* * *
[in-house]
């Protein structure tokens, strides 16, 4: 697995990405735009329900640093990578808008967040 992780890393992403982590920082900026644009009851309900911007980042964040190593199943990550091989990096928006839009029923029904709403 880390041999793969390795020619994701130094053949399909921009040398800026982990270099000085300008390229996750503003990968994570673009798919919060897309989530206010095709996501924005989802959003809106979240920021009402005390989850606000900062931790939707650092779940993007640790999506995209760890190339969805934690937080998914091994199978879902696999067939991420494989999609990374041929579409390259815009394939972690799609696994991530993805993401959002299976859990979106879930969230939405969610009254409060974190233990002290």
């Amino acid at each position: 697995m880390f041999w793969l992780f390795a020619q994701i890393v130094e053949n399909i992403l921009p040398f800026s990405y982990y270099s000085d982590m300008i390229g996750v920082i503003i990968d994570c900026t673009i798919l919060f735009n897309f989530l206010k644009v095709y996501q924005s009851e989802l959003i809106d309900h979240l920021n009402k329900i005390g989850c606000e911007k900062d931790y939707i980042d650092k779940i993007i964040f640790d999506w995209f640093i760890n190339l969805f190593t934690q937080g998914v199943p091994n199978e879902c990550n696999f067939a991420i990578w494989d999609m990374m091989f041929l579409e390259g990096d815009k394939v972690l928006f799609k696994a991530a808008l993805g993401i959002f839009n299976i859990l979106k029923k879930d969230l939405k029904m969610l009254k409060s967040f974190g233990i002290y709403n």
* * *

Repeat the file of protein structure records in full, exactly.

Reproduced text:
[in-house]
């Protein structure tokens, strides 16, 4: 697995990405735009329900640093990578808008967040 992780890393992403982590920082900026644009009851309900911007980042964040190593199943990550091989990096928006839009029923029904709403 880390041999793969390795020619994701130094053949399909921009040398800026982990270099000085300008390229996750503003990968994570673009798919919060897309989530206010095709996501924005989802959003809106979240920021009402005390989850606000900062931790939707650092779940993007640790999506995209760890190339969805934690937080998914091994199978879902696999067939991420494989999609990374041929579409390259815009394939972690799609696994991530993805993401959002299976859990979106879930969230939405969610009254409060974190233990002290």
């Amino acid at each position: 697995m880390f041999w793969l992780f390795a020619q994701i890393v130094e053949n399909i992403l921009p040398f800026s990405y982990y270099s000085d982590m300008i390229g996750v920082i503003i990968d994570c900026t673009i798919l919060f735009n897309f989530l206010k644009v095709y996501q924005s009851e989802l959003i809106d309900h979240l920021n009402k329900i005390g989850c606000e911007k900062d931790y939707i980042d650092k779940i993007i964040f640790d999506w995209f640093i760890n190339l969805f190593t934690q937080g998914v199943p091994n199978e879902c990550n696999f067939a991420i990578w494989d999609m990374m091989f041929l579409e390259g990096d815009k394939v972690l928006f799609k696994a991530a808008l993805g993401i959002f839009n299976i859990l979106k029923k879930d969230l939405k029904m969610l009254k409060s967040f974190g233990i002290y709403n």